17 NOVEMBER 1961, Page 13


SIR,—It hardly seems possible, but there must be some sort of continuity between the man who wrote In Memory of W. B. Yeats and the smug, Bowdler- ised public figure who reviews Miss Anderson's Letters of Beethoven in last week's issue.

What happens to an Auden between the time of his writing with such inspired compassion on the subject of human frailty and attendant genius and now, when he constitutes himself as a sort of one-man Watch Committee, dedicated to protecting us from the grosser facts of life?

I ask in all sincerity, because the poet who could 'pardon' Kipling and Paul Claudel is certainly not the pontificating lay preacher who would rather his weaker brethren did not know that Beethoven was beastly to servants, neurotic concerning nephews.

Consider for a moment the attitudes of insipid self-righteousness and odious paternalism he assumes in the last paragraph of his review. No readers—except, one supposes, Mr. Auden and a few others of the predestined elect—can be trusted to have any but one of two reactions to these letters: either we will use them to justify our own failings, or we will be tempted into denigrating sublime art because of its origin in a sadly imperfect human being.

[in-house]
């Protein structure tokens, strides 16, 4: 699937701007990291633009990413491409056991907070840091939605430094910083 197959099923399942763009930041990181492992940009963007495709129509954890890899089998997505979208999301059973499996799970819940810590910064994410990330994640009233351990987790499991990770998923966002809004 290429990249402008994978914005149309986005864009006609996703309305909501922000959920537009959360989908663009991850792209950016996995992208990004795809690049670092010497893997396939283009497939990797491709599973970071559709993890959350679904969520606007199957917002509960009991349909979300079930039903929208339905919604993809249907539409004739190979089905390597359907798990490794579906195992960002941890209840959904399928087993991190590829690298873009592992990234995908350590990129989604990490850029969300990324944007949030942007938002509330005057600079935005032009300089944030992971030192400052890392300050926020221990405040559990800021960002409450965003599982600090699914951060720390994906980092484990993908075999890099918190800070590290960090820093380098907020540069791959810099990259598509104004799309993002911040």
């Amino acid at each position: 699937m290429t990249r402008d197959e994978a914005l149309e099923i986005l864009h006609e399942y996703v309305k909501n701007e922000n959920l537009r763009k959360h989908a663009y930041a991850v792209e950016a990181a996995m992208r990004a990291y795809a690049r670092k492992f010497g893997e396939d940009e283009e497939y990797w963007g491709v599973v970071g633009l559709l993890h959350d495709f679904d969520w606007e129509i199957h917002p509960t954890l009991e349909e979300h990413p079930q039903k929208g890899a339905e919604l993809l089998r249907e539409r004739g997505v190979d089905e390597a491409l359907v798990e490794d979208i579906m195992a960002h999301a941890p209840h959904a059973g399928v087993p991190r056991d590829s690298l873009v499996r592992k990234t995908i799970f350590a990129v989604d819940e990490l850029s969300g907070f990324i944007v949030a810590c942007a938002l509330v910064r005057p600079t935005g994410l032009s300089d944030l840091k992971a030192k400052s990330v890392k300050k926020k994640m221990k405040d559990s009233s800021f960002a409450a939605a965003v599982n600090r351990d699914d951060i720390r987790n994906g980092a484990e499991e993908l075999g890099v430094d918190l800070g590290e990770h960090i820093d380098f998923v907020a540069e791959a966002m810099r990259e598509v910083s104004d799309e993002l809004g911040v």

To ensure that we do not seize such an oppor- tunity for going astray, Mr. Auden would rather that 'three-quarters of this correspondence had been destroyed immediately,' and ends by equating Miss Anderson's marvellous and dedicated scholarship with keyhole journalism. • . . This, from the poet whose few, lethal words about the censor wore quoted by a whole generation of young debaters in support of the whole truth. I suppose there is no way in which such a charge of betrayal could reach Mr. Auden: he has become so impregnably a Saturday Evening Post cover of the Poet-Sage. It would be interesting, though, to hear him state just what he believes should be done with the surviving correspondence of those great extensions of the human spirit such as Beethoven. Should the less elevating passages be burnt by the public hangman, or would he prefer that they be kept under lock and key, like classic erotica, for the exclusive perusal of those, like himself, whose Cori aption has put on incorruption?